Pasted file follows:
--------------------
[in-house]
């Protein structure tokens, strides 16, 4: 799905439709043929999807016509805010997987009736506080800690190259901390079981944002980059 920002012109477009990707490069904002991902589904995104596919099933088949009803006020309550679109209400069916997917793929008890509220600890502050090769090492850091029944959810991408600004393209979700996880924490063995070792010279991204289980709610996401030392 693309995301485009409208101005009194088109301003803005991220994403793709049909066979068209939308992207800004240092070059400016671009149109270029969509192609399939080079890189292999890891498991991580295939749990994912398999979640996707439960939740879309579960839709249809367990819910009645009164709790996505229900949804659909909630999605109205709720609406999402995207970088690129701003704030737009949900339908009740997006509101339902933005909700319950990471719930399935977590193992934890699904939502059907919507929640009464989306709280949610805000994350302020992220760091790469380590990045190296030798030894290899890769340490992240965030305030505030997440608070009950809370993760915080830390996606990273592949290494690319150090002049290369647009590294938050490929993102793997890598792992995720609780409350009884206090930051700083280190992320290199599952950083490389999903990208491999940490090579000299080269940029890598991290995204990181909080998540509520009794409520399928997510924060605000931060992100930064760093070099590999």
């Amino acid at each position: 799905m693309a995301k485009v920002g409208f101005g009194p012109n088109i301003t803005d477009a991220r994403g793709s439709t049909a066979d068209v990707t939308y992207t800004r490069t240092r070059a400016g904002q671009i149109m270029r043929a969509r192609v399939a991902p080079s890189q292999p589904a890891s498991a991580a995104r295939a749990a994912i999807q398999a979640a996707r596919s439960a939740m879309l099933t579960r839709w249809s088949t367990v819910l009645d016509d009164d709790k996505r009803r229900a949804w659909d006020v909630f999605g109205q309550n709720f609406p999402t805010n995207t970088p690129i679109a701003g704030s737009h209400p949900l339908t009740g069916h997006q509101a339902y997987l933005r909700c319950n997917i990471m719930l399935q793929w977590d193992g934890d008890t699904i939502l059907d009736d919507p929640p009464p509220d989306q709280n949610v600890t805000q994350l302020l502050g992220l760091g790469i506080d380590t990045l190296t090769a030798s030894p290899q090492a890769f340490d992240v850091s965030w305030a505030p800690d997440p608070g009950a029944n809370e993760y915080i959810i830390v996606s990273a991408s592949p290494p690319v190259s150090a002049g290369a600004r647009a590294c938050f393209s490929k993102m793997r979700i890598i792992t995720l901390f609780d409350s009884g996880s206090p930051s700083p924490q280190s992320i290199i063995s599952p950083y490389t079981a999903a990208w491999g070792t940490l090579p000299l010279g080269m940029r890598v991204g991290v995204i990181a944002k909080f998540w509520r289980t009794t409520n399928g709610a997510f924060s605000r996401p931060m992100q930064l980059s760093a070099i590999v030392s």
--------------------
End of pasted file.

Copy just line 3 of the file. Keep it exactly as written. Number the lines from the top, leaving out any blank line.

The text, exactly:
């Amino acid at each position: 799905m693309a995301k485009v920002g409208f101005g009194p012109n088109i301003t803005d477009a991220r994403g793709s439709t049909a066979d068209v990707t939308y992207t800004r490069t240092r070059a400016g904002q671009i149109m270029r043929a969509r192609v399939a991902p080079s890189q292999p589904a890891s498991a991580a995104r295939a749990a994912i999807q398999a979640a996707r596919s439960a939740m879309l099933t579960r839709w249809s088949t367990v819910l009645d016509d009164d709790k996505r009803r229900a949804w659909d006020v909630f999605g109205q309550n709720f609406p999402t805010n995207t970088p690129i679109a701003g704030s737009h209400p949900l339908t009740g069916h997006q509101a339902y997987l933005r909700c319950n997917i990471m719930l399935q793929w977590d193992g934890d008890t699904i939502l059907d009736d919507p929640p009464p509220d989306q709280n949610v600890t805000q994350l302020l502050g992220l760091g790469i506080d380590t990045l190296t090769a030798s030894p290899q090492a890769f340490d992240v850091s965030w305030a505030p800690d997440p608070g009950a029944n809370e993760y915080i959810i830390v996606s990273a991408s592949p290494p690319v190259s150090a002049g290369a600004r647009a590294c938050f393209s490929k993102m793997r979700i890598i792992t995720l901390f609780d409350s009884g996880s206090p930051s700083p924490q280190s992320i290199i063995s599952p950083y490389t079981a999903a990208w491999g070792t940490l090579p000299l010279g080269m940029r890598v991204g991290v995204i990181a944002k909080f998540w509520r289980t009794t409520n399928g709610a997510f924060s605000r996401p931060m992100q930064l980059s760093a070099i590999v030392s």